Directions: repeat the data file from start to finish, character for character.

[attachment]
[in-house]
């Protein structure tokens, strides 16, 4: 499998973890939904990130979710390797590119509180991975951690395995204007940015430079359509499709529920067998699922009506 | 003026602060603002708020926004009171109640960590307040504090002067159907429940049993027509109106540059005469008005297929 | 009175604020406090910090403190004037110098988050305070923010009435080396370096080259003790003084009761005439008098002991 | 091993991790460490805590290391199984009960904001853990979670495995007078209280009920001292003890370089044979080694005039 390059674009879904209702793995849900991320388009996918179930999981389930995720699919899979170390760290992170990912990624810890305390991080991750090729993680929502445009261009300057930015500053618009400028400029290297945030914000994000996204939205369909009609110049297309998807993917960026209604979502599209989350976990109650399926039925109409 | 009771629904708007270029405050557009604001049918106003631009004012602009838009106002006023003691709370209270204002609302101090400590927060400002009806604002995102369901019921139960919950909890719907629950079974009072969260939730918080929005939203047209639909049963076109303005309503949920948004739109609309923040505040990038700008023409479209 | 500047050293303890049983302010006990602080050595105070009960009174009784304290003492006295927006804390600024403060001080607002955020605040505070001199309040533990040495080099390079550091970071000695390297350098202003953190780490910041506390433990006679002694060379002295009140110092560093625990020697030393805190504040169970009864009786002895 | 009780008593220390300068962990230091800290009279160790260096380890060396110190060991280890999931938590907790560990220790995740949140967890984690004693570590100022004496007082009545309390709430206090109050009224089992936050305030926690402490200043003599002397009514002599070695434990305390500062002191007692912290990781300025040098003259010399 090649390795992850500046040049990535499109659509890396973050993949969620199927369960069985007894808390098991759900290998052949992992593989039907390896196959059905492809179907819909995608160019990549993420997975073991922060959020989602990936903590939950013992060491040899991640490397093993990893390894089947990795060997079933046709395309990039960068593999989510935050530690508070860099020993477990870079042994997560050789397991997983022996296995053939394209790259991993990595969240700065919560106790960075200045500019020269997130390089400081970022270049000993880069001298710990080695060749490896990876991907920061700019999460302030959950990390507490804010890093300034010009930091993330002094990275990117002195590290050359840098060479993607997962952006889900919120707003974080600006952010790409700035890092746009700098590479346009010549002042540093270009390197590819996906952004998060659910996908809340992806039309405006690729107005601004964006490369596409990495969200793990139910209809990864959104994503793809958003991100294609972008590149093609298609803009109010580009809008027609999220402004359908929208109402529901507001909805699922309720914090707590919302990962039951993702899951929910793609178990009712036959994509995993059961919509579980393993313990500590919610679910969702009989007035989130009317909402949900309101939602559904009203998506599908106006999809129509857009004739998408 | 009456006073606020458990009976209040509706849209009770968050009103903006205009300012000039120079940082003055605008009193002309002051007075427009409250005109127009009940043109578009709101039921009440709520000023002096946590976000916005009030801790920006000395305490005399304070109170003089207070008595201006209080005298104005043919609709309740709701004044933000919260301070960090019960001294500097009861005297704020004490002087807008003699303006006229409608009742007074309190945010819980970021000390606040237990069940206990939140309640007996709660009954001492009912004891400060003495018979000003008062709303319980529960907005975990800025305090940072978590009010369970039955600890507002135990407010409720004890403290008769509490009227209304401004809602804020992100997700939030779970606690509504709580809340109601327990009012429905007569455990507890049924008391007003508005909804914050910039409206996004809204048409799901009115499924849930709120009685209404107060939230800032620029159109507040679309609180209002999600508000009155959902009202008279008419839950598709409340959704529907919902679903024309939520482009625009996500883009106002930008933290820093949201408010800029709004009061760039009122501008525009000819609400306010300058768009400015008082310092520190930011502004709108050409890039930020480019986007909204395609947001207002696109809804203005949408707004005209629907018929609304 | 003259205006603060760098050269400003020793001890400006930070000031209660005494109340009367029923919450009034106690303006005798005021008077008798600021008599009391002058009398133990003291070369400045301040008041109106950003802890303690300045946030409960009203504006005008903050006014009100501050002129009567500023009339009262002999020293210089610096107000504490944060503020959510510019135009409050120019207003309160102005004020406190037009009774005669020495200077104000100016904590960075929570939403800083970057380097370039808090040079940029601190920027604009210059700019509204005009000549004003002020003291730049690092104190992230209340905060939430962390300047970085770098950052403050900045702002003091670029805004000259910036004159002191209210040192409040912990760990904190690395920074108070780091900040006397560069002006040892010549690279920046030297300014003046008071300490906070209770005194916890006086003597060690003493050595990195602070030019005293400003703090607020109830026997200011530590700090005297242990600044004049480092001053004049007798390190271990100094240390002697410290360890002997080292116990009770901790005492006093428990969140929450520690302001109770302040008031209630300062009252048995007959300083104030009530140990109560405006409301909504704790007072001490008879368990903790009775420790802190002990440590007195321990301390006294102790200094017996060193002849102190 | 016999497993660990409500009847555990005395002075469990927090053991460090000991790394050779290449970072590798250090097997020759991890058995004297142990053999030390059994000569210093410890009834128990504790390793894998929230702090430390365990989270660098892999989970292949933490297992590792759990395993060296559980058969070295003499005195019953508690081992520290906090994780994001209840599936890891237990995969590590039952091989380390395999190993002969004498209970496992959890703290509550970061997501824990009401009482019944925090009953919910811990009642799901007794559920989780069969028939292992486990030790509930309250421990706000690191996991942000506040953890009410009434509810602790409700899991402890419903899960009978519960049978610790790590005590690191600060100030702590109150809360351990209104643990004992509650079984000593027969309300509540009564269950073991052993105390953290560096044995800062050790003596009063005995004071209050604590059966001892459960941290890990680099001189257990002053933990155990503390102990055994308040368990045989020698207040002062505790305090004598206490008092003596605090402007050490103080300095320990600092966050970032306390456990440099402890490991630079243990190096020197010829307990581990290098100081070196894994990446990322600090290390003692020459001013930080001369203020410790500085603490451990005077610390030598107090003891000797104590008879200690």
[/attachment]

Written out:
[in-house]
């Protein structure tokens, strides 16, 4: 499998973890939904990130979710390797590119509180991975951690395995204007940015430079359509499709529920067998699922009506 | 003026602060603002708020926004009171109640960590307040504090002067159907429940049993027509109106540059005469008005297929 | 009175604020406090910090403190004037110098988050305070923010009435080396370096080259003790003084009761005439008098002991 | 091993991790460490805590290391199984009960904001853990979670495995007078209280009920001292003890370089044979080694005039 390059674009879904209702793995849900991320388009996918179930999981389930995720699919899979170390760290992170990912990624810890305390991080991750090729993680929502445009261009300057930015500053618009400028400029290297945030914000994000996204939205369909009609110049297309998807993917960026209604979502599209989350976990109650399926039925109409 | 009771629904708007270029405050557009604001049918106003631009004012602009838009106002006023003691709370209270204002609302101090400590927060400002009806604002995102369901019921139960919950909890719907629950079974009072969260939730918080929005939203047209639909049963076109303005309503949920948004739109609309923040505040990038700008023409479209 | 500047050293303890049983302010006990602080050595105070009960009174009784304290003492006295927006804390600024403060001080607002955020605040505070001199309040533990040495080099390079550091970071000695390297350098202003953190780490910041506390433990006679002694060379002295009140110092560093625990020697030393805190504040169970009864009786002895 | 009780008593220390300068962990230091800290009279160790260096380890060396110190060991280890999931938590907790560990220790995740949140967890984690004693570590100022004496007082009545309390709430206090109050009224089992936050305030926690402490200043003599002397009514002599070695434990305390500062002191007692912290990781300025040098003259010399 090649390795992850500046040049990535499109659509890396973050993949969620199927369960069985007894808390098991759900290998052949992992593989039907390896196959059905492809179907819909995608160019990549993420997975073991922060959020989602990936903590939950013992060491040899991640490397093993990893390894089947990795060997079933046709395309990039960068593999989510935050530690508070860099020993477990870079042994997560050789397991997983022996296995053939394209790259991993990595969240700065919560106790960075200045500019020269997130390089400081970022270049000993880069001298710990080695060749490896990876991907920061700019999460302030959950990390507490804010890093300034010009930091993330002094990275990117002195590290050359840098060479993607997962952006889900919120707003974080600006952010790409700035890092746009700098590479346009010549002042540093270009390197590819996906952004998060659910996908809340992806039309405006690729107005601004964006490369596409990495969200793990139910209809990864959104994503793809958003991100294609972008590149093609298609803009109010580009809008027609999220402004359908929208109402529901507001909805699922309720914090707590919302990962039951993702899951929910793609178990009712036959994509995993059961919509579980393993313990500590919610679910969702009989007035989130009317909402949900309101939602559904009203998506599908106006999809129509857009004739998408 | 009456006073606020458990009976209040509706849209009770968050009103903006205009300012000039120079940082003055605008009193002309002051007075427009409250005109127009009940043109578009709101039921009440709520000023002096946590976000916005009030801790920006000395305490005399304070109170003089207070008595201006209080005298104005043919609709309740709701004044933000919260301070960090019960001294500097009861005297704020004490002087807008003699303006006229409608009742007074309190945010819980970021000390606040237990069940206990939140309640007996709660009954001492009912004891400060003495018979000003008062709303319980529960907005975990800025305090940072978590009010369970039955600890507002135990407010409720004890403290008769509490009227209304401004809602804020992100997700939030779970606690509504709580809340109601327990009012429905007569455990507890049924008391007003508005909804914050910039409206996004809204048409799901009115499924849930709120009685209404107060939230800032620029159109507040679309609180209002999600508000009155959902009202008279008419839950598709409340959704529907919902679903024309939520482009625009996500883009106002930008933290820093949201408010800029709004009061760039009122501008525009000819609400306010300058768009400015008082310092520190930011502004709108050409890039930020480019986007909204395609947001207002696109809804203005949408707004005209629907018929609304 | 003259205006603060760098050269400003020793001890400006930070000031209660005494109340009367029923919450009034106690303006005798005021008077008798600021008599009391002058009398133990003291070369400045301040008041109106950003802890303690300045946030409960009203504006005008903050006014009100501050002129009567500023009339009262002999020293210089610096107000504490944060503020959510510019135009409050120019207003309160102005004020406190037009009774005669020495200077104000100016904590960075929570939403800083970057380097370039808090040079940029601190920027604009210059700019509204005009000549004003002020003291730049690092104190992230209340905060939430962390300047970085770098950052403050900045702002003091670029805004000259910036004159002191209210040192409040912990760990904190690395920074108070780091900040006397560069002006040892010549690279920046030297300014003046008071300490906070209770005194916890006086003597060690003493050595990195602070030019005293400003703090607020109830026997200011530590700090005297242990600044004049480092001053004049007798390190271990100094240390002697410290360890002997080292116990009770901790005492006093428990969140929450520690302001109770302040008031209630300062009252048995007959300083104030009530140990109560405006409301909504704790007072001490008879368990903790009775420790802190002990440590007195321990301390006294102790200094017996060193002849102190 | 016999497993660990409500009847555990005395002075469990927090053991460090000991790394050779290449970072590798250090097997020759991890058995004297142990053999030390059994000569210093410890009834128990504790390793894998929230702090430390365990989270660098892999989970292949933490297992590792759990395993060296559980058969070295003499005195019953508690081992520290906090994780994001209840599936890891237990995969590590039952091989380390395999190993002969004498209970496992959890703290509550970061997501824990009401009482019944925090009953919910811990009642799901007794559920989780069969028939292992486990030790509930309250421990706000690191996991942000506040953890009410009434509810602790409700899991402890419903899960009978519960049978610790790590005590690191600060100030702590109150809360351990209104643990004992509650079984000593027969309300509540009564269950073991052993105390953290560096044995800062050790003596009063005995004071209050604590059966001892459960941290890990680099001189257990002053933990155990503390102990055994308040368990045989020698207040002062505790305090004598206490008092003596605090402007050490103080300095320990600092966050970032306390456990440099402890490991630079243990190096020197010829307990581990290098100081070196894994990446990322600090290390003692020459001013930080001369203020410790500085603490451990005077610390030598107090003891000797104590008879200690």